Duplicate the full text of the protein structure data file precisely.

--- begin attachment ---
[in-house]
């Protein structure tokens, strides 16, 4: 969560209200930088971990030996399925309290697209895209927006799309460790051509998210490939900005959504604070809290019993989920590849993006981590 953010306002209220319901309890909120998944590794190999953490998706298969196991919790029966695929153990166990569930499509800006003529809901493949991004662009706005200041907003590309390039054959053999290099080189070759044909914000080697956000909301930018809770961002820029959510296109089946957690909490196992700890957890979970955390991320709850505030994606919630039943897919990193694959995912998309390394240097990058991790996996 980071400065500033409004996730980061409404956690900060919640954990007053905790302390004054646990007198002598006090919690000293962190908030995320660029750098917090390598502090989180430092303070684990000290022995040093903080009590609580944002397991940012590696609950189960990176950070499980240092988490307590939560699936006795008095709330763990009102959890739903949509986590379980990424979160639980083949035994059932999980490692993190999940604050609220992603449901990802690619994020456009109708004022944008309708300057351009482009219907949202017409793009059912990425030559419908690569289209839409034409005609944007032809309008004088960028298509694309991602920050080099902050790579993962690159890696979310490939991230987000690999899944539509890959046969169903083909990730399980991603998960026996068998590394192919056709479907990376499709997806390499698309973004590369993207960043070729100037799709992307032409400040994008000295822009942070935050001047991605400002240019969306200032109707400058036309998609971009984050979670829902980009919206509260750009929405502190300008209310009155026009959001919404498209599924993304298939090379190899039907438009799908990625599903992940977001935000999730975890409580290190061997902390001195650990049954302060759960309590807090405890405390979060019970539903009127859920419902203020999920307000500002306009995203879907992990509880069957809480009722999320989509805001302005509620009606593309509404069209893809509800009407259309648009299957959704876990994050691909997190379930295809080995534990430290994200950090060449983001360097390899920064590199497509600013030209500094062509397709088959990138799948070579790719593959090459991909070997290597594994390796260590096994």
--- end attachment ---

[in-house]
């Protein structure tokens, strides 16, 4: 969560209200930088971990030996399925309290697209895209927006799309460790051509998210490939900005959504604070809290019993989920590849993006981590 953010306002209220319901309890909120998944590794190999953490998706298969196991919790029966695929153990166990569930499509800006003529809901493949991004662009706005200041907003590309390039054959053999290099080189070759044909914000080697956000909301930018809770961002820029959510296109089946957690909490196992700890957890979970955390991320709850505030994606919630039943897919990193694959995912998309390394240097990058991790996996 980071400065500033409004996730980061409404956690900060919640954990007053905790302390004054646990007198002598006090919690000293962190908030995320660029750098917090390598502090989180430092303070684990000290022995040093903080009590609580944002397991940012590696609950189960990176950070499980240092988490307590939560699936006795008095709330763990009102959890739903949509986590379980990424979160639980083949035994059932999980490692993190999940604050609220992603449901990802690619994020456009109708004022944008309708300057351009482009219907949202017409793009059912990425030559419908690569289209839409034409005609944007032809309008004088960028298509694309991602920050080099902050790579993962690159890696979310490939991230987000690999899944539509890959046969169903083909990730399980991603998960026996068998590394192919056709479907990376499709997806390499698309973004590369993207960043070729100037799709992307032409400040994008000295822009942070935050001047991605400002240019969306200032109707400058036309998609971009984050979670829902980009919206509260750009929405502190300008209310009155026009959001919404498209599924993304298939090379190899039907438009799908990625599903992940977001935000999730975890409580290190061997902390001195650990049954302060759960309590807090405890405390979060019970539903009127859920419902203020999920307000500002306009995203879907992990509880069957809480009722999320989509805001302005509620009606593309509404069209893809509800009407259309648009299957959704876990994050691909997190379930295809080995534990430290994200950090060449983001360097390899920064590199497509600013030209500094062509397709088959990138799948070579790719593959090459991909070997290597594994390796260590096994």